The sustainability of yachts has long been a topic of discussion. Luckily, the relatively small scale of the superyacht industry means that change can be implemented fairly quickly if given the support of yacht designers, builders, owners and other key players.
This was an opportunity noticed by the TU Delft Solar Boat Team, who have been working on solar energy projects for the last 15 years. In 2020, the 20 ambitious multidisciplinary students noticed a new opportunity in hydrogen power and put their studies aside for a full year to dedicate themselves to proving that the pleasures of sailing and yachting are still possible without having a destructive effect on our ecosystems.
The students of TU Delft said, “We believe that hydrogen plays a key role in sustainable boating and yachting. Being very energy dense and capable of meeting the needs of power-heavy systems like boats, it is the most suitable energy carrier for the scale of yachts. Batteries are more efficient than a hydrogen system, but they have a lower energy density at 0.4MJ per kilo, than hydrogen, which holds 120MJ per kilo. This means that you can’t take your yacht very far before it runs out of energy.
“Companies such as Hynova and SBM Offshore are already displaying the possibilities of hydrogen, integrating it with solar and battery systems. There are several reasons that batteries synergize with hydrogen. A fuel cell cannot supply exactly what the motor needs, and this excess energy can best be stored by a battery. Additionally, hydrogen needs time to supply power, where batteries can do this instantaneously, allowing for smooth throttling. Solar panels are a good way of lengthening the range of a yacht, since it is an independent energy source. It does not supply enough power for the entire boat, which is how hydrogen complements solar.”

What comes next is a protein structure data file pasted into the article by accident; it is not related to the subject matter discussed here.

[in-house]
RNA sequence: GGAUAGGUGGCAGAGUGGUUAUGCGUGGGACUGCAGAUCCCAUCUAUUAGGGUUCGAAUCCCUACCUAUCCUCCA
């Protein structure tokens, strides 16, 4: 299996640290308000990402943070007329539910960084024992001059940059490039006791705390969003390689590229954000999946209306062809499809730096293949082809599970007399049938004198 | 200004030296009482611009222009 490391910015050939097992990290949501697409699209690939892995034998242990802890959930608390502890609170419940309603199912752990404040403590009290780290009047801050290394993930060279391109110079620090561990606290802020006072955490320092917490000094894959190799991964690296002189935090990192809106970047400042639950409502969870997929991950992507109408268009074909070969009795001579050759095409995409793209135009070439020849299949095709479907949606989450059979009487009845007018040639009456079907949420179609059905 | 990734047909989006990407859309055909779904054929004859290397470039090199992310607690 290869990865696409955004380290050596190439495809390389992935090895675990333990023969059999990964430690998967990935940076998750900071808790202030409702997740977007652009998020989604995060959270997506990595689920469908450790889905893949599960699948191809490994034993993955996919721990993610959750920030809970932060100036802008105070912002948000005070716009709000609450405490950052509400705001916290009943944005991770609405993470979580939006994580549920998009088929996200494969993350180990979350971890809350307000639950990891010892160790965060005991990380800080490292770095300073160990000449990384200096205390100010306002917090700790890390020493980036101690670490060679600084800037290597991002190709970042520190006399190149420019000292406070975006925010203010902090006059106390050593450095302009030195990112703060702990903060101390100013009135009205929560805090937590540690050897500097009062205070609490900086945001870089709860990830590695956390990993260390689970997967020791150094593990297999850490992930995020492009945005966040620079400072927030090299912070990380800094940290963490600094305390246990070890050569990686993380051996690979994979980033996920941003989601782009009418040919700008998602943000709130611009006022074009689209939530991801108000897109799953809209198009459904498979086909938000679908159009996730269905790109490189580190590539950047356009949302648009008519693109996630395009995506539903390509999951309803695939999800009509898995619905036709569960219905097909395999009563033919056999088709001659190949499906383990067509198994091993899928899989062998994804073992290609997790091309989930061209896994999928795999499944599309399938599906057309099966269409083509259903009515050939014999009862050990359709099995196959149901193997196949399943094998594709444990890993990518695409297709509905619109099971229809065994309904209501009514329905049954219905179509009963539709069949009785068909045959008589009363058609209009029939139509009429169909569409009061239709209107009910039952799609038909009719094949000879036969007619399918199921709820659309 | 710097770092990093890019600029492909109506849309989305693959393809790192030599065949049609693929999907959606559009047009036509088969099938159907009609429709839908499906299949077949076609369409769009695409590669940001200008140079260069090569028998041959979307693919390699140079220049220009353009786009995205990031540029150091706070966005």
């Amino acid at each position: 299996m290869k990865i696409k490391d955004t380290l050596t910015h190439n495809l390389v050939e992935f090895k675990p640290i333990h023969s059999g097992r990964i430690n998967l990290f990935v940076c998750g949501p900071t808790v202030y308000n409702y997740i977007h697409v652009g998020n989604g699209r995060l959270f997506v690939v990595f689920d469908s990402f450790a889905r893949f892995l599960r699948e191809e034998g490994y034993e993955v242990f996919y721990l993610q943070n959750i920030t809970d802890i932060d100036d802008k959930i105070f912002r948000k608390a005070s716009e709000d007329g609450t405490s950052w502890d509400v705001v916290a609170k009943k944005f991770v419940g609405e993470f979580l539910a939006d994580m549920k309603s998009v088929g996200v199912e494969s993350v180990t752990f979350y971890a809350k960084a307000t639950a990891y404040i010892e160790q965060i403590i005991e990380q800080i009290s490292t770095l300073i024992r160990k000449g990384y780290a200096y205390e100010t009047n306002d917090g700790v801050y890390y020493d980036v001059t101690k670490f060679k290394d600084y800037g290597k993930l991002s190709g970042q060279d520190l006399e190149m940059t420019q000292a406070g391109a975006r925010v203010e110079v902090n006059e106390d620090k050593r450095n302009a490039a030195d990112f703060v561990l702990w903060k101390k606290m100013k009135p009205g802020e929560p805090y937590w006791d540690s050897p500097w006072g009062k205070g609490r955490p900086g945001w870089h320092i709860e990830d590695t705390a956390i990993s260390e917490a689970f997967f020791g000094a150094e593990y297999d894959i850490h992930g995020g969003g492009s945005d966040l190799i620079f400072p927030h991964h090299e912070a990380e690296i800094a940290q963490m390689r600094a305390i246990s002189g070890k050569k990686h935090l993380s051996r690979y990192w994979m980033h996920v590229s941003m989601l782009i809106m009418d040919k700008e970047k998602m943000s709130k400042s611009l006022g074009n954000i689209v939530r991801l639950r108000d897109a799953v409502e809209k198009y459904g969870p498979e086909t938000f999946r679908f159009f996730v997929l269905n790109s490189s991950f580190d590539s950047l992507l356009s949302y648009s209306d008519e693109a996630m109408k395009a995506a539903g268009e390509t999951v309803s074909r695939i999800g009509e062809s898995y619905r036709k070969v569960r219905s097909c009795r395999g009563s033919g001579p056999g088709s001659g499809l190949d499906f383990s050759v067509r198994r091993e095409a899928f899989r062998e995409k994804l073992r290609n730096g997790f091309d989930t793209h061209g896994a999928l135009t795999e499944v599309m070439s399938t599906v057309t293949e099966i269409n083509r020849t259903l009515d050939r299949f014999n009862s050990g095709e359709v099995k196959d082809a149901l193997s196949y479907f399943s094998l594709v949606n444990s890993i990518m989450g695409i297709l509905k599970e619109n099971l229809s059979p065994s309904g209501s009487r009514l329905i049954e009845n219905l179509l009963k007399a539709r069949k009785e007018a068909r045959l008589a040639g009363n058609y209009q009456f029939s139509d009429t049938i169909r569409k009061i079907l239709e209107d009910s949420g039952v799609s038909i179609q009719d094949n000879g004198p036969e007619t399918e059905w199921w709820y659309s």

The Hydro Motion project will see the team move away from the solar engineering of their past projects to design, build and race their first hydrogen powered boat – a 8.3-meter-long trimaran which will see the hulls of an older solar boat reused and completely refitted for the new purpose. The students are implementing a complete hydrogen system, the smartest software and the strongest wings, to make the boat not only sail, but also fly.
To show what is possible, the students will race for the world championship in the Solar & Energy Boat Challenge on the open sea of Monaco between the 6th and 10th July 2021.
Southern Wind Shipyard partners with TU Delft
Southern Wind Shipyard, along with the other partners, have been supporting the mission of the TU Delft team throughout the project. We hope this partnership will help to inspire the maritime sector, currently a large consumer of fossil fuels, to move faster towards a green future, and the view that hydrogen is one of the most interesting sources to produce clean energy for yachts.
Southern Wind Shipyard will be moving towards environmentally friendly yachting step by step, adopting green technology as it becomes mature, safe and reliable. One of the first steps in this evolution is the new diesel electric SW108 Hybrid sailing yacht. This yacht currently uses two or more highly efficient generators and an electric propulsion motor. In time however, the idea is to replace one of those generators with a hydrogen fuel cell for boats, with a hydrogen charging station nearby.
The long-term plan would be to eventually rely on only a hydrogen fuel cell. This final step will bring some challenges in storing enough hydrogen, requiring either very large tanks or means of producing hydrogen onboard. For that reason, it will be a few years before the technology is ready to be implemented. However, Southern Wind will be working with TU Delft to deliver this future as soon as is safely possible, providing the ultimate sustainable luxury for our sailing yacht clients.
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